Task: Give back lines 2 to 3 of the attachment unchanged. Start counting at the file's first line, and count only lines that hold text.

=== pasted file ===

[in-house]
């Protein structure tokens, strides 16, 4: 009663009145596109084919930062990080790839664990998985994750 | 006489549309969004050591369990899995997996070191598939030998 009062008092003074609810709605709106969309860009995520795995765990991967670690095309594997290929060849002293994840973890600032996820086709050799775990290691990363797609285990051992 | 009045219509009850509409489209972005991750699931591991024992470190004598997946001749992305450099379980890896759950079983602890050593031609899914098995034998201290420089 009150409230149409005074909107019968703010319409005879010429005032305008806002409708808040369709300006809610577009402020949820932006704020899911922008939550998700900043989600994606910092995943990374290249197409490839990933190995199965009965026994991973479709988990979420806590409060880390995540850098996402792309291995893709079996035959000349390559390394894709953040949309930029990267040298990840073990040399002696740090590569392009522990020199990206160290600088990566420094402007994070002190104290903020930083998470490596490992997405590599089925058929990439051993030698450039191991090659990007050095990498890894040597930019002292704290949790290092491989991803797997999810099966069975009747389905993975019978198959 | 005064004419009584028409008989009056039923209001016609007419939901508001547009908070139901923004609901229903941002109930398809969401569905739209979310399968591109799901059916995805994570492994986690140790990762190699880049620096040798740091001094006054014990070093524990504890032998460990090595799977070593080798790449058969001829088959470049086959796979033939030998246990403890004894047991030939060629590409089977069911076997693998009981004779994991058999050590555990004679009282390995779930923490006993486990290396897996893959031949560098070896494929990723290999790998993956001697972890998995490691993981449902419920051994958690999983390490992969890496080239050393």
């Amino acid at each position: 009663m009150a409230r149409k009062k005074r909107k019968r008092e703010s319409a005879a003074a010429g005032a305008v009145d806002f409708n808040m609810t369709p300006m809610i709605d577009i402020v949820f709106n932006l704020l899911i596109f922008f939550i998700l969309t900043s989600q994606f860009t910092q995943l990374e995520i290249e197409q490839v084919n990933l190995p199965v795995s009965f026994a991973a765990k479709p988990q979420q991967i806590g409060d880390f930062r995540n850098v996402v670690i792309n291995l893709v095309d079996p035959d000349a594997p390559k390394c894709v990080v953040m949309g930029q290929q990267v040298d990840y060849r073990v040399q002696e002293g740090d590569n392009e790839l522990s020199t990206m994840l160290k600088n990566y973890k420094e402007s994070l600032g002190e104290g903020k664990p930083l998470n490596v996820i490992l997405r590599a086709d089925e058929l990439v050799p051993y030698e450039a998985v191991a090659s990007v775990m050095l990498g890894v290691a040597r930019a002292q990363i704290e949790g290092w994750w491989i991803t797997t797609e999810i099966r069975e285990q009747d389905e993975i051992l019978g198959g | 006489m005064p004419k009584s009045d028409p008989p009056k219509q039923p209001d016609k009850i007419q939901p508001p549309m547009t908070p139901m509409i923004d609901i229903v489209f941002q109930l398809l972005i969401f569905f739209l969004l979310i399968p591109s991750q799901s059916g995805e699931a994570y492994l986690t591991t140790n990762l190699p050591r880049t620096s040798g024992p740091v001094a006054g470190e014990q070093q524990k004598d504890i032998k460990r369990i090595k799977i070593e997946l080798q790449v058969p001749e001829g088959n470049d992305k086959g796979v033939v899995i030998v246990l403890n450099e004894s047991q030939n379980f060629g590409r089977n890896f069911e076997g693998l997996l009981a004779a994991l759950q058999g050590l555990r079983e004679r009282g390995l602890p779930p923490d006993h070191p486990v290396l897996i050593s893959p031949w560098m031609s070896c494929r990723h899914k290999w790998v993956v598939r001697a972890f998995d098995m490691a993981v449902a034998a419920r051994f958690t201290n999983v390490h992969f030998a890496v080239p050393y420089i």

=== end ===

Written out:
């Protein structure tokens, strides 16, 4: 009663009145596109084919930062990080790839664990998985994750 | 006489549309969004050591369990899995997996070191598939030998 009062008092003074609810709605709106969309860009995520795995765990991967670690095309594997290929060849002293994840973890600032996820086709050799775990290691990363797609285990051992 | 009045219509009850509409489209972005991750699931591991024992470190004598997946001749992305450099379980890896759950079983602890050593031609899914098995034998201290420089 009150409230149409005074909107019968703010319409005879010429005032305008806002409708808040369709300006809610577009402020949820932006704020899911922008939550998700900043989600994606910092995943990374290249197409490839990933190995199965009965026994991973479709988990979420806590409060880390995540850098996402792309291995893709079996035959000349390559390394894709953040949309930029990267040298990840073990040399002696740090590569392009522990020199990206160290600088990566420094402007994070002190104290903020930083998470490596490992997405590599089925058929990439051993030698450039191991090659990007050095990498890894040597930019002292704290949790290092491989991803797997999810099966069975009747389905993975019978198959 | 005064004419009584028409008989009056039923209001016609007419939901508001547009908070139901923004609901229903941002109930398809969401569905739209979310399968591109799901059916995805994570492994986690140790990762190699880049620096040798740091001094006054014990070093524990504890032998460990090595799977070593080798790449058969001829088959470049086959796979033939030998246990403890004894047991030939060629590409089977069911076997693998009981004779994991058999050590555990004679009282390995779930923490006993486990290396897996893959031949560098070896494929990723290999790998993956001697972890998995490691993981449902419920051994958690999983390490992969890496080239050393």
């Amino acid at each position: 009663m009150a409230r149409k009062k005074r909107k019968r008092e703010s319409a005879a003074a010429g005032a305008v009145d806002f409708n808040m609810t369709p300006m809610i709605d577009i402020v949820f709106n932006l704020l899911i596109f922008f939550i998700l969309t900043s989600q994606f860009t910092q995943l990374e995520i290249e197409q490839v084919n990933l190995p199965v795995s009965f026994a991973a765990k479709p988990q979420q991967i806590g409060d880390f930062r995540n850098v996402v670690i792309n291995l893709v095309d079996p035959d000349a594997p390559k390394c894709v990080v953040m949309g930029q290929q990267v040298d990840y060849r073990v040399q002696e002293g740090d590569n392009e790839l522990s020199t990206m994840l160290k600088n990566y973890k420094e402007s994070l600032g002190e104290g903020k664990p930083l998470n490596v996820i490992l997405r590599a086709d089925e058929l990439v050799p051993y030698e450039a998985v191991a090659s990007v775990m050095l990498g890894v290691a040597r930019a002292q990363i704290e949790g290092w994750w491989i991803t797997t797609e999810i099966r069975e285990q009747d389905e993975i051992l019978g198959g | 006489m005064p004419k009584s009045d028409p008989p009056k219509q039923p209001d016609k009850i007419q939901p508001p549309m547009t908070p139901m509409i923004d609901i229903v489209f941002q109930l398809l972005i969401f569905f739209l969004l979310i399968p591109s991750q799901s059916g995805e699931a994570y492994l986690t591991t140790n990762l190699p050591r880049t620096s040798g024992p740091v001094a006054g470190e014990q070093q524990k004598d504890i032998k460990r369990i090595k799977i070593e997946l080798q790449v058969p001749e001829g088959n470049d992305k086959g796979v033939v899995i030998v246990l403890n450099e004894s047991q030939n379980f060629g590409r089977n890896f069911e076997g693998l997996l009981a004779a994991l759950q058999g050590l555990r079983e004679r009282g390995l602890p779930p923490d006993h070191p486990v290396l897996i050593s893959p031949w560098m031609s070896c494929r990723h899914k290999w790998v993956v598939r001697a972890f998995d098995m490691a993981v449902a034998a419920r051994f958690t201290n999983v390490h992969f030998a890496v080239p050393y420089i």